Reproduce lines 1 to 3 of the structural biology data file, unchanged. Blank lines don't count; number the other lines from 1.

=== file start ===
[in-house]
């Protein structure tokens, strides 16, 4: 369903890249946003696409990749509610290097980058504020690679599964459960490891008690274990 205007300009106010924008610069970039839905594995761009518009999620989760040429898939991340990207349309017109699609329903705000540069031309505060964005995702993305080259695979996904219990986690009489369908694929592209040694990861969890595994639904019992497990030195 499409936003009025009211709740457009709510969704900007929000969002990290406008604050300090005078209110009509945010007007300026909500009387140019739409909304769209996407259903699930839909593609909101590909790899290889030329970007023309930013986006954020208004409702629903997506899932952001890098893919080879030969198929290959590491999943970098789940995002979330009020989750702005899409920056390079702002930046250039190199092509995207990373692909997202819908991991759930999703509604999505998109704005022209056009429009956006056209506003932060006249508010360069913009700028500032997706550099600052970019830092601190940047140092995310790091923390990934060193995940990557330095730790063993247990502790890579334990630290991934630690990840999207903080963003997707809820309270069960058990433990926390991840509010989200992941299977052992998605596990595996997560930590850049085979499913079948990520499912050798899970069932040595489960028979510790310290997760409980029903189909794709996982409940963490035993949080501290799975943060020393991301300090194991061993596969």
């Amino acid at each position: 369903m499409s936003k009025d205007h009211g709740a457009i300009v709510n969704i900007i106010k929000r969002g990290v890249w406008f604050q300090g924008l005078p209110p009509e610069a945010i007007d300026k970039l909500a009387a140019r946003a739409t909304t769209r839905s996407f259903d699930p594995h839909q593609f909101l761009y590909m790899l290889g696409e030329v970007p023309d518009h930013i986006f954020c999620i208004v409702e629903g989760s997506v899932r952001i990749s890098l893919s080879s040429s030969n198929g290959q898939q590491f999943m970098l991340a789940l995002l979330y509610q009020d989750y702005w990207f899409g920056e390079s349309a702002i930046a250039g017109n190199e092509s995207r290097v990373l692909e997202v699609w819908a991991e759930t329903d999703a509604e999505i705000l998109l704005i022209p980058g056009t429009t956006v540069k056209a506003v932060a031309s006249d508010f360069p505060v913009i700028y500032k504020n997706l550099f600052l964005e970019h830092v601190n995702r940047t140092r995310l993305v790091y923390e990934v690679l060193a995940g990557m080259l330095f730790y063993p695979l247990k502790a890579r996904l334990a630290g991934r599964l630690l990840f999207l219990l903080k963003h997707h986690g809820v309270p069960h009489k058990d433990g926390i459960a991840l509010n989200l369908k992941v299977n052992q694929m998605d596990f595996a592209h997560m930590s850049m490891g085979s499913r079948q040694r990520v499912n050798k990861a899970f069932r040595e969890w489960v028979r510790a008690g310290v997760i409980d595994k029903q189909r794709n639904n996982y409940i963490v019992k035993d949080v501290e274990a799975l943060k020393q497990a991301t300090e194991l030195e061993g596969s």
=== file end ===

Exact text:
[in-house]
């Protein structure tokens, strides 16, 4: 369903890249946003696409990749509610290097980058504020690679599964459960490891008690274990 205007300009106010924008610069970039839905594995761009518009999620989760040429898939991340990207349309017109699609329903705000540069031309505060964005995702993305080259695979996904219990986690009489369908694929592209040694990861969890595994639904019992497990030195 499409936003009025009211709740457009709510969704900007929000969002990290406008604050300090005078209110009509945010007007300026909500009387140019739409909304769209996407259903699930839909593609909101590909790899290889030329970007023309930013986006954020208004409702629903997506899932952001890098893919080879030969198929290959590491999943970098789940995002979330009020989750702005899409920056390079702002930046250039190199092509995207990373692909997202819908991991759930999703509604999505998109704005022209056009429009956006056209506003932060006249508010360069913009700028500032997706550099600052970019830092601190940047140092995310790091923390990934060193995940990557330095730790063993247990502790890579334990630290991934630690990840999207903080963003997707809820309270069960058990433990926390991840509010989200992941299977052992998605596990595996997560930590850049085979499913079948990520499912050798899970069932040595489960028979510790310290997760409980029903189909794709996982409940963490035993949080501290799975943060020393991301300090194991061993596969």
């Amino acid at each position: 369903m499409s936003k009025d205007h009211g709740a457009i300009v709510n969704i900007i106010k929000r969002g990290v890249w406008f604050q300090g924008l005078p209110p009509e610069a945010i007007d300026k970039l909500a009387a140019r946003a739409t909304t769209r839905s996407f259903d699930p594995h839909q593609f909101l761009y590909m790899l290889g696409e030329v970007p023309d518009h930013i986006f954020c999620i208004v409702e629903g989760s997506v899932r952001i990749s890098l893919s080879s040429s030969n198929g290959q898939q590491f999943m970098l991340a789940l995002l979330y509610q009020d989750y702005w990207f899409g920056e390079s349309a702002i930046a250039g017109n190199e092509s995207r290097v990373l692909e997202v699609w819908a991991e759930t329903d999703a509604e999505i705000l998109l704005i022209p980058g056009t429009t956006v540069k056209a506003v932060a031309s006249d508010f360069p505060v913009i700028y500032k504020n997706l550099f600052l964005e970019h830092v601190n995702r940047t140092r995310l993305v790091y923390e990934v690679l060193a995940g990557m080259l330095f730790y063993p695979l247990k502790a890579r996904l334990a630290g991934r599964l630690l990840f999207l219990l903080k963003h997707h986690g809820v309270p069960h009489k058990d433990g926390i459960a991840l509010n989200l369908k992941v299977n052992q694929m998605d596990f595996a592209h997560m930590s850049m490891g085979s499913r079948q040694r990520v499912n050798k990861a899970f069932r040595e969890w489960v028979r510790a008690g310290v997760i409980d595994k029903q189909r794709n639904n996982y409940i963490v019992k035993d949080v501290e274990a799975l943060k020393q497990a991301t300090e194991l030195e061993g596969s």